The reasons why DE is not used on flowers are:
- A zucchini flower becomes a zucchini which will be eaten by you. You do not want to eat this powder neat! However, some people swear by its oral consumption – see more below to help you make up your mind.
- Pollinators like bees and hoverflies will come into direct contact with the DE and this will cause death. Bees are already in trouble with all the pesticides in their natural environment so please don’t use DE when bees are visiting your flowers.
If you have an anthill: Then apply the powder liberally to the top and the space should be cleared in about 24 hours.
For slugs and snails: Apply the powder or spray directly to the leaves. Any visiting slug or snail will not enjoy the dehydration.
For aphids, red spider mites, and other pests: Apply the spray on leaves weekly to keep them in check. It may take several applications if there is a heavy infestation.
If there is a smelly patch in your garden where the dog or cat tends to leave their waste, and it smells, then this is recommended by the manufacturer as a deodorizer.
The only problem is if there are flowering plants close by, particularly flowers that bees are likely to feed on. DE causes dehydration in all living things so it is important to use it in the recommended way to clean the area but not to poison everything that comes in its path.
How much diatomaceous earth Should you use
When applying the DE on top of the plant and the stem, put enough powder on it to see a visible thin, white coating on the leaves.
If you are using a spray, add one tablespoon of DE powder per gallon of water and shake the mixture well. Then spray the whole plant with the solution.
How often should you use diatomaceous earth
Once a week is sufficient for most plants. If you have a heavy ant or aphid infestation, you can apply a second coat after 4-5 days. Check the leaves using gloves and if there is still a lot of movement, then re-spray or use another layer of powder.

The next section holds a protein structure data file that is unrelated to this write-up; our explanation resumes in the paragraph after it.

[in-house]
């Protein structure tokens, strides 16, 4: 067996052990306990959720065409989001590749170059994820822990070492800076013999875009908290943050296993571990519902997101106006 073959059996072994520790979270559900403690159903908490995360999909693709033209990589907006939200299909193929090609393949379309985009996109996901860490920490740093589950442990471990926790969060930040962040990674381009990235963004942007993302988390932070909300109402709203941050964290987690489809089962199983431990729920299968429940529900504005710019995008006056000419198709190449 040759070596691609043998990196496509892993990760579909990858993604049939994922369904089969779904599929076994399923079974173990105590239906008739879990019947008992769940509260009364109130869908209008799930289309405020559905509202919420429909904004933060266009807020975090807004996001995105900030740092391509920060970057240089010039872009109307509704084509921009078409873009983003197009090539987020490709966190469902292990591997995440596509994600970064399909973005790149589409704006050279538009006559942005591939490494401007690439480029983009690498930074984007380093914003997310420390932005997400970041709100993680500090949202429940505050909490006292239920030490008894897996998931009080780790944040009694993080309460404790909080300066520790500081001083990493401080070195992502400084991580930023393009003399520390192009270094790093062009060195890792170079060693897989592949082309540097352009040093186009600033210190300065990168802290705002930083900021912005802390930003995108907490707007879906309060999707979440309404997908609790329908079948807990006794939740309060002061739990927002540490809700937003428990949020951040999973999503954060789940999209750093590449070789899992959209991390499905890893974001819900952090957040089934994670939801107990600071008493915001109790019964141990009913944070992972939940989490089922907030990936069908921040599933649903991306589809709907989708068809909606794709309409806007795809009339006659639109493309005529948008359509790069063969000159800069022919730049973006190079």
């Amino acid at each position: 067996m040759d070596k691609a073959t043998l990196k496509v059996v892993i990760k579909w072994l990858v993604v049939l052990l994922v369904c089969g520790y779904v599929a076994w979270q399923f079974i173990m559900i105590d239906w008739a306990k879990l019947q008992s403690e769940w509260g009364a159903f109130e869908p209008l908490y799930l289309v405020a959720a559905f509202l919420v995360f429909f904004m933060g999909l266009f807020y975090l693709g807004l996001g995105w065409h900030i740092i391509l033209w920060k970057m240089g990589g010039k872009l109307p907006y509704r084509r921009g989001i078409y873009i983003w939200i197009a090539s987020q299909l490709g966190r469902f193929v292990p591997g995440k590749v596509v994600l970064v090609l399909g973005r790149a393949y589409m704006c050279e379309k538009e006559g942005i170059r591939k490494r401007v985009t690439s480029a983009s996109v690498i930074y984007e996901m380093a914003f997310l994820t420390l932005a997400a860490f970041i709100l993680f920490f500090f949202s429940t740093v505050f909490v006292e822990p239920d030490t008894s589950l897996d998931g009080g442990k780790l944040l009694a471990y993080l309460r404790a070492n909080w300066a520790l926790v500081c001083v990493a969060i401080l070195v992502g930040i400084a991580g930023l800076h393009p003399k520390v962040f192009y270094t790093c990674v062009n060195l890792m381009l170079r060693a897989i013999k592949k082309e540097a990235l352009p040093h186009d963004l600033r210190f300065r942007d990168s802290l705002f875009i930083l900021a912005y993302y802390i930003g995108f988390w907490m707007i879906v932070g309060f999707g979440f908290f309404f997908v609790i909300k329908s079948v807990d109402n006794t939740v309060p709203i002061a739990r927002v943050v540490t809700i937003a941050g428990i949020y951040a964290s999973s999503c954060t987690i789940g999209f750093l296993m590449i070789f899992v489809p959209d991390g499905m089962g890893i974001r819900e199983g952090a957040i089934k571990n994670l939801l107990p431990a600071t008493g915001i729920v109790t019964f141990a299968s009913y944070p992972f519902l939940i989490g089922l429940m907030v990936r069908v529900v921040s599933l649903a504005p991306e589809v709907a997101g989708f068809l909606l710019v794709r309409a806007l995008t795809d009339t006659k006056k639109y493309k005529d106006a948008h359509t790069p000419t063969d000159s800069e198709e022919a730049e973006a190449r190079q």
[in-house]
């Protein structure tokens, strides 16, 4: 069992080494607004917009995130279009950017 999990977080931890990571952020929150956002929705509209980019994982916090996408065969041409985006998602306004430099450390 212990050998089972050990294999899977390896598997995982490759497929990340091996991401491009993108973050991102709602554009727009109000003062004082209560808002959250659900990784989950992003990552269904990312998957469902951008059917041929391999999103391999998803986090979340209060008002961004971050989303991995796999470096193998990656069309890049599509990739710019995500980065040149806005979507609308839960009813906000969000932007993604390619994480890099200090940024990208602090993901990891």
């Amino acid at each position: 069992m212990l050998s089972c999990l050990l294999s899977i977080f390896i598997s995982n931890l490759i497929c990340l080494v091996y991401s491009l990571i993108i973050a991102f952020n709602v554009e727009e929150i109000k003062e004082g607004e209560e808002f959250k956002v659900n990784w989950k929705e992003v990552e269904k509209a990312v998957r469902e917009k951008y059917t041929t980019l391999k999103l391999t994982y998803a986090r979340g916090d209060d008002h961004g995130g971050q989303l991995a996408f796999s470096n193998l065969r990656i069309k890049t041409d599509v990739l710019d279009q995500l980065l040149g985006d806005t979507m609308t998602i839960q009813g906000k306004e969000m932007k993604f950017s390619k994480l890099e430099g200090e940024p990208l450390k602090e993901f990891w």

For treatment of ticks, once a month is suggested.
Is diatomaceous earth safe for pets?
DE is said to be non-toxic if used as directed. However, if this is a substance that dehydrates and kills pests, I would not say it is safe for pets to eat so make sure all containers containing it and plant leaves treated are out of their reach.
It is very important to wear some protection yourself while treating your plants. Although manufacturers say this is 100% natural, it does dehydrate all insect life it comes into contact with so better safe than sorry!
Wear gloves and a protective mask for your face to avoid inhaling the powder or spray. If it gets into your eyes or is swallowed, make sure you get medical assistance immediately.
Frequently asked questions:
Can diatomaceous earth be used outside or is it for indoor use only?
White DE is free from any processing, so it is reasonably safe for use in pots indoors and outside for specific purposes. See how to deter pests above. However, there is a pink form of DE that is chemically treated and this is poisonous for livestock and pets. So check the color, make sure it is white, and then use it as directed on the packet.
Is diatomaceous earth safe for human consumption too?
There is some discussion about the high numbers of lung problems for people employed in removing and packing diatomaceous earth.
DE is often reported to be useful in treating high cholesterol levels and some manufacturers claim oral consumption can also improve teeth, skin, nails, and hair. However, it is wise to speak to your doctor before taking any medication and this column does not recommend it.
How much diatomaceous earth do I mix with water?
As a general rule, mix one tablespoon of diatomaceous earth per gallon of water and use this weekly on plants that are not flowering or are infested with pests.